Aerial view of the runway of Henderson Airfield on August 22, 1942, two days after VMF-223 arrived on the island. The buildings to the south of the runway were intended as workshops and the roofs were made of 7/8-inch-thick steel. Photo: National Archives via NAAS
VMF-223 at Guadalcanal
TEXT: Thomas McKelvey Cleaver
We left the pilots and mechanics of VMF-223 in the first part of this article as they began to familiarize themselves with Henderson Airfield and the situation on Guadalcanal. The latter certainly did not make them so happy, but it did compromise their combat determination.
It was fortunate the Japanese were initially as nearly hamstrung as the Americans.
The Imperial Navy’s 25th Air Flotilla (5th Air Attack Force), based at Rabaul, had been reinforced only days before the Allied incursion into the Solomons as part of a general build-up preparatory to occupying Guadalcanal and supporting a further Japanese drive into the New Hebrides. On August 9, Vice Admiral Nishizō Tsukahara activated the Eleventh Air Fleet at Rabaul and assumed control of regional air operations. The one-armed senior aviator, who had lost his arm to a spinning propeller, advocated a policy of strong reprisals against the Americans. However, since his bomber force had taken severe losses during the first two days of aerial combat, the admiral was restricted to planning harassment and reconnaissance missions to the island.
The Americans were fortunate that Guadalcanal and the Japanese airfields at Rabaul were separated by more than 600 miles of the Solomon and Coral Seas. Though the Zero was the longest-legged operational fighter in the world, the 1,300-mile round trip between Rabaul and Guadalcanal taxed even its capabilities to the limit, while the twin-engine Betty had fuel for only 15 minutes over the target. The range limitations of the Zero and the Betty meant missions had to be flown by the most direct route, with no margin for feints or for speeding up the throttled-back engines of the fuel-conserving fighters and bombers. Additionally, the weather in the South Pacific meant they flew from their bases after the morning cloud buildups had dissipated, which meant adherence to a predictable timetable The route took them from Rabaul to Buka, off northwestern Bougainville, down to Buin, overlooking the Shortland Islands, then straight through New Georgia Sound, soon to be known as “The Slot.”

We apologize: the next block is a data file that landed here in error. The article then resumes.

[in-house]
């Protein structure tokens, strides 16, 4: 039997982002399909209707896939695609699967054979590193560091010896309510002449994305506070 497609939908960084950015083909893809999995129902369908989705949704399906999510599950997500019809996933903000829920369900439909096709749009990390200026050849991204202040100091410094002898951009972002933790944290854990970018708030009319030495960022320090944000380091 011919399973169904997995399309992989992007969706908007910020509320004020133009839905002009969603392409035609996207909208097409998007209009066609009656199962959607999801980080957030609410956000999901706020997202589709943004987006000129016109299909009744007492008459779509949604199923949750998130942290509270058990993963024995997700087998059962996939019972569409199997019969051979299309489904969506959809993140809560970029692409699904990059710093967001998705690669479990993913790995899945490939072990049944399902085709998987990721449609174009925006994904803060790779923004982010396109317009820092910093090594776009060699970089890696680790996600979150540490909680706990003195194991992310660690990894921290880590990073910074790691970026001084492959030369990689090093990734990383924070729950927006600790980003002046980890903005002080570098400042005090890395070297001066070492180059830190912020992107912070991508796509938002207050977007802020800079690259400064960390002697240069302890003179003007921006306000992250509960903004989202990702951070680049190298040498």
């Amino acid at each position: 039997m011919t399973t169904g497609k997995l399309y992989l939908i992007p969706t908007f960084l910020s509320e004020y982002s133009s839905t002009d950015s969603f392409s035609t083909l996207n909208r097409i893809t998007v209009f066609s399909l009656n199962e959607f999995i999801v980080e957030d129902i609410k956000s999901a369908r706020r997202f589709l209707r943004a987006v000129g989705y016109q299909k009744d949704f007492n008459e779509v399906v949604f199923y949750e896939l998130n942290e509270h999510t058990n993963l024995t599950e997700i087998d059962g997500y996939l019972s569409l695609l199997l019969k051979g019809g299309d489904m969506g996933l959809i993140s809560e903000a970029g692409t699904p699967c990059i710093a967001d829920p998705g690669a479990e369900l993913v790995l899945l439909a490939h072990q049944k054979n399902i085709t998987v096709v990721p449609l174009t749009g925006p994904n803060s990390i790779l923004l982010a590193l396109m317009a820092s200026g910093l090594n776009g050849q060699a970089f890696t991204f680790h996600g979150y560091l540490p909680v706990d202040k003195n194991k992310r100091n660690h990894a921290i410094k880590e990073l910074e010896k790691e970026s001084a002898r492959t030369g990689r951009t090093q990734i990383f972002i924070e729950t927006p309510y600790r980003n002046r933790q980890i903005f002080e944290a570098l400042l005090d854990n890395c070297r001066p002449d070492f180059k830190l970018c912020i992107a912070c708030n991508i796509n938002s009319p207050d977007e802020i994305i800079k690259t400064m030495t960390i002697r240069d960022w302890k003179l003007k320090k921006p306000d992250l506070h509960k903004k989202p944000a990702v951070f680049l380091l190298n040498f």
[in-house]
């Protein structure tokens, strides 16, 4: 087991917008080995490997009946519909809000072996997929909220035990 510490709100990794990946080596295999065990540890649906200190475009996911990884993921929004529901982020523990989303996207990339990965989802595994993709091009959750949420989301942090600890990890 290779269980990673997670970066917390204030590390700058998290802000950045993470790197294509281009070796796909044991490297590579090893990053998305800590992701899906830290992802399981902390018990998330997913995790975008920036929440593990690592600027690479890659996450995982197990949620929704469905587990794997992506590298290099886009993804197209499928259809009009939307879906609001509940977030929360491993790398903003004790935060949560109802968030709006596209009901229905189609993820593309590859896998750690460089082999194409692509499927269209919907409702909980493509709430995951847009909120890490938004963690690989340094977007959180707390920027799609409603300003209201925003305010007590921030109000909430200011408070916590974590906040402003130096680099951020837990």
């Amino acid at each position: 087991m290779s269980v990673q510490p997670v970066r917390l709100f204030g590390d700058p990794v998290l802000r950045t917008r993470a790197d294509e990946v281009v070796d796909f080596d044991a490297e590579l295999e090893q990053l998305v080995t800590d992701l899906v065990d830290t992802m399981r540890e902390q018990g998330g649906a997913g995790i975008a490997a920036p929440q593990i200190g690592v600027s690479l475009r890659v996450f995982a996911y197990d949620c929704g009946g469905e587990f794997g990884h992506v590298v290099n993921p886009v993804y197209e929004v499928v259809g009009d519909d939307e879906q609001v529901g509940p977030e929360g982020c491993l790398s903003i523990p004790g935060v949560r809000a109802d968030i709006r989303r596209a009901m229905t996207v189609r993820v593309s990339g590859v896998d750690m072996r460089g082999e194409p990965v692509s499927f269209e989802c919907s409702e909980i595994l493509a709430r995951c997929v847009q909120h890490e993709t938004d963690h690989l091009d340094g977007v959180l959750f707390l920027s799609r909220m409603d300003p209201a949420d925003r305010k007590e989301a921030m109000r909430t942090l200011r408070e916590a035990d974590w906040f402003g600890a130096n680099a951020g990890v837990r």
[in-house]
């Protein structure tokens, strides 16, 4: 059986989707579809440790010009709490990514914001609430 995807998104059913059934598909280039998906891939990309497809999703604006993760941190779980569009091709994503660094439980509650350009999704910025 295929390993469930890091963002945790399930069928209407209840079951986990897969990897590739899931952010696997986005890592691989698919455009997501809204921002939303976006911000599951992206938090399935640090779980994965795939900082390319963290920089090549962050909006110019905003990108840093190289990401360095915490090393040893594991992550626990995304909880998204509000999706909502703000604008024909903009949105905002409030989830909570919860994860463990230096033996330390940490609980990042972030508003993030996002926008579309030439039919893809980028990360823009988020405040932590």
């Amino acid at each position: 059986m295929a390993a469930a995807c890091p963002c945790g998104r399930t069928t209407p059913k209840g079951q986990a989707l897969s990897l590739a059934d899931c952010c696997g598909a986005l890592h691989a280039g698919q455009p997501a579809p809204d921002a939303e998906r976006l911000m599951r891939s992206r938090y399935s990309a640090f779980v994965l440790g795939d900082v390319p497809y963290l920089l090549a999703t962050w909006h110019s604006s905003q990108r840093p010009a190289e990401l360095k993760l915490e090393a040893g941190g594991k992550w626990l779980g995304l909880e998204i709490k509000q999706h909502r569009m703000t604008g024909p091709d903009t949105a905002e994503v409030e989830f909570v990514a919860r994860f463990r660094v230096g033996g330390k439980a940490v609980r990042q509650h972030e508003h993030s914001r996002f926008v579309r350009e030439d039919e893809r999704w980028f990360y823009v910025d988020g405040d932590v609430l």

The commanding officer of VMF-223, Maj. John Smith after returning from Guadalcanal at NAS Anacostia. Photo: NHHC
Before the war, the Australian Navy had recruited Australians living in the Solomons to remain behind if the Japanese appeared and operate a radio warning system when they spotted Japanese naval or air forces. Coastwatcher Jack Read, whose station in the hills of Bougainville overlooked Buka, was generally first to send t word of an impending air strike. Paul Mason, near Buin, was next. There was invariably two hours between Mason's warning and the arrival of the bombers over Guadalcanal. This schedule allowed the Marines to count upon several quiet hours after dawn and before dusk for getting work done, with at least two hours during mid-day in which to find cover and take aim. The Japanese arrived punctually between 1200-1300 hours, depending on the weather enroute. Weather in this equatorial region was marginally predictable and subject to rapid change without prior notice.
A combat schedule developed since the Japanese could only fly a large formation of bombers from Rabaul in daylight. Weather allowing, the bombers and their escorting fighters would take off from their air bases at Rabaul by 0800 hours, though delays were caused by early morning build-ups of weather over the Solomon Sea that could delay departure until as late as 1000 hours. As the Japanese formation flew down The Slot, the aircraft were spotted by the Australian coastwatchers on the various islands, who radioed their sightings to Cactus Control at Henderson Field. By the time they passed Munda, the defenders on Guadalcanal would man their fighters and take off. The Wildcats needed every minute of warning they could get, since it took around 45 minutes for the airplanes to get to 20,000 feet. The enemy formation would finally arrive between 1100-1300 hours. Given the variability of weather, there were a few times where the clouds over The Slot prevented the coastwatchers from spotting the oncoming Japanese in time to give sufficient warning.